In studying religion from a sociological perspective, it is not important what one believes about religion. What is important is the ability to examine religion objectively in its social and cultural context. Modern academic sociology began with the study of religion in Emile Durkheim's 1897 The Study of Suicide in which he explored the differing suicide rates among Protestants and Catholics (Adeyemo, 2002). Following  Durkheim,  Karl   Marx  and  Max  Weber  also  and practices that people develop to answer questions about the meaning of existence. As an institution, religion persists over time and has an organizational structure into which members are socialized.  In studying religion from a sociological perspective, it is not important what one believes about religion. What is important is the ability to examine religion objectively in its social and cultural context. Modern academic sociology began with the study of religion in Emile Durkheim's 1897 The Study of Suicide in which he explored the differing suicide rates among Protestants and Catholics (Adeyemo, 2002). Following  Durkheim,  Karl   Marx  and  Max  Weber  also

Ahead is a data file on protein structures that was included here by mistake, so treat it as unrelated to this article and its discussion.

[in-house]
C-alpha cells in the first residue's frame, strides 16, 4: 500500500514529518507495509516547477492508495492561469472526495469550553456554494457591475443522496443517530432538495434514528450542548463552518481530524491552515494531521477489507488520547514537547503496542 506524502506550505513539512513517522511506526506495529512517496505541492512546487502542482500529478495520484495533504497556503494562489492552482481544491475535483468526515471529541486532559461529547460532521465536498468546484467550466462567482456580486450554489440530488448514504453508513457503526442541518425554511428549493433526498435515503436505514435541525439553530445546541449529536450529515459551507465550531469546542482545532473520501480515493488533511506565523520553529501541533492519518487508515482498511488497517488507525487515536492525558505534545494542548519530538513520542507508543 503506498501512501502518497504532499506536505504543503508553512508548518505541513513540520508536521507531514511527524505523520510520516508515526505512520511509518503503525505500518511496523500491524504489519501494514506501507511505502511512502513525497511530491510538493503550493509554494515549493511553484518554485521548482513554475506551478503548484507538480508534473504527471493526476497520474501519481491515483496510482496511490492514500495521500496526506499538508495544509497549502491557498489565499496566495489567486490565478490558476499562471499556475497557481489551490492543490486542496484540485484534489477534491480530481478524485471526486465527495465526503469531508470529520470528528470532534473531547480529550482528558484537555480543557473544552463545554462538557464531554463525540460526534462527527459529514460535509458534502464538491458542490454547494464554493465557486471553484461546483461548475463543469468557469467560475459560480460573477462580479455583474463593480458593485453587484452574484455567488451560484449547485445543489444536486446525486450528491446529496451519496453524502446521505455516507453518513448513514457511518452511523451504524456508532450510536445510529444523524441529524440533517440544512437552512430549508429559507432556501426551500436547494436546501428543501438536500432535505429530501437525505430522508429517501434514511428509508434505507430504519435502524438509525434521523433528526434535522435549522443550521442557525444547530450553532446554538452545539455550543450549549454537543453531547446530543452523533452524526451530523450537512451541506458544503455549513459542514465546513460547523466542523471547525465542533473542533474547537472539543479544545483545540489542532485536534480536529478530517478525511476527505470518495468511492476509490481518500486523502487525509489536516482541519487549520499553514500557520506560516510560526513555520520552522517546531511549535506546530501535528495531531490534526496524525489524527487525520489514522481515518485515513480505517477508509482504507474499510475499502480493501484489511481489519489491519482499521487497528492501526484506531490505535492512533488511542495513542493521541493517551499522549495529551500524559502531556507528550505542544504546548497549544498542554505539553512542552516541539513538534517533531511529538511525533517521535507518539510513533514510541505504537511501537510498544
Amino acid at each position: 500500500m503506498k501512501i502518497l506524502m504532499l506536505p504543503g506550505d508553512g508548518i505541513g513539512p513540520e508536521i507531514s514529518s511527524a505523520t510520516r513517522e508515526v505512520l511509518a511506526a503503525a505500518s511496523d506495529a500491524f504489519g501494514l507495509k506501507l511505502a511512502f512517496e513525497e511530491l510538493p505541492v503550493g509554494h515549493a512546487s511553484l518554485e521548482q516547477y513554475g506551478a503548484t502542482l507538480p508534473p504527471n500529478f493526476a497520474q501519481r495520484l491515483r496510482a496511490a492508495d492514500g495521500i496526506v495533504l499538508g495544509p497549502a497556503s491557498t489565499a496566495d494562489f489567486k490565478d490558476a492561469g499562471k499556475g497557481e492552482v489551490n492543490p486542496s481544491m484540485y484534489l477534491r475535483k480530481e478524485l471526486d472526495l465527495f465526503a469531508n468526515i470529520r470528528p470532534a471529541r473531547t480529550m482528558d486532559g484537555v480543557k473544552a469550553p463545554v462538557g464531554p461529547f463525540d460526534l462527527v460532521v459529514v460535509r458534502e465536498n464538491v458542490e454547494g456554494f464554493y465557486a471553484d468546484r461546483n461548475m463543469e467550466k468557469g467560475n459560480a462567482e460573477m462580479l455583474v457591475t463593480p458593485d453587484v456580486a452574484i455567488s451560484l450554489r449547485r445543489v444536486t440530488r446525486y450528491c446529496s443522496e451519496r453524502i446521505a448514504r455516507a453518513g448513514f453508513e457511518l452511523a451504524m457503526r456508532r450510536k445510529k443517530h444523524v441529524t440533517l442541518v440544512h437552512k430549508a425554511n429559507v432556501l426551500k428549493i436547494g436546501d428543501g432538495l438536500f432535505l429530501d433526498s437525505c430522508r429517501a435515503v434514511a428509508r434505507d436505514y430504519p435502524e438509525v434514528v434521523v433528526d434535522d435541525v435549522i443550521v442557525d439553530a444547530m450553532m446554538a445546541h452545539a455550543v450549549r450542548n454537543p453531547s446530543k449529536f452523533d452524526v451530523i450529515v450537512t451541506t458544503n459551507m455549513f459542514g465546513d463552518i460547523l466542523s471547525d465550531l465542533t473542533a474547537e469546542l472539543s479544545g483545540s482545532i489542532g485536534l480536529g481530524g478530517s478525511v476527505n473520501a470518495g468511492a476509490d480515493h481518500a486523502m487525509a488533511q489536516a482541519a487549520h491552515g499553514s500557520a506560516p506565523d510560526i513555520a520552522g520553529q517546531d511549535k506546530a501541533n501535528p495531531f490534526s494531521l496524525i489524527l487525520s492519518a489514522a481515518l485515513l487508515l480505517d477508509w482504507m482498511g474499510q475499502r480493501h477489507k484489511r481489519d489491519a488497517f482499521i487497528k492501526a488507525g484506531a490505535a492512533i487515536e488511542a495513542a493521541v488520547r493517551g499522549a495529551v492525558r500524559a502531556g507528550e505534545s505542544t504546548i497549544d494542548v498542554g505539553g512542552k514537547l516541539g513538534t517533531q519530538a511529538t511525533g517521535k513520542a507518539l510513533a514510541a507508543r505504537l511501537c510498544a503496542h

This view was supported by Emile Durkheim. A second point of view, supported by Max Weber, views religion in terms of how it supports other social institutions. Weber thought that the religious belief systems provided a cultural framework that supported the development of other social institutions, such as the economy.  While Durkheim and Weber concentrated on how religion contributes to the cohesion of society, Karl Marx focused on the conflict and oppression that religion provided to societies. Marx saw religion as a tool for class oppression in which it promotes stratification because it supports a hierarchy of people on Earth and the subordination of humankind to divine authority.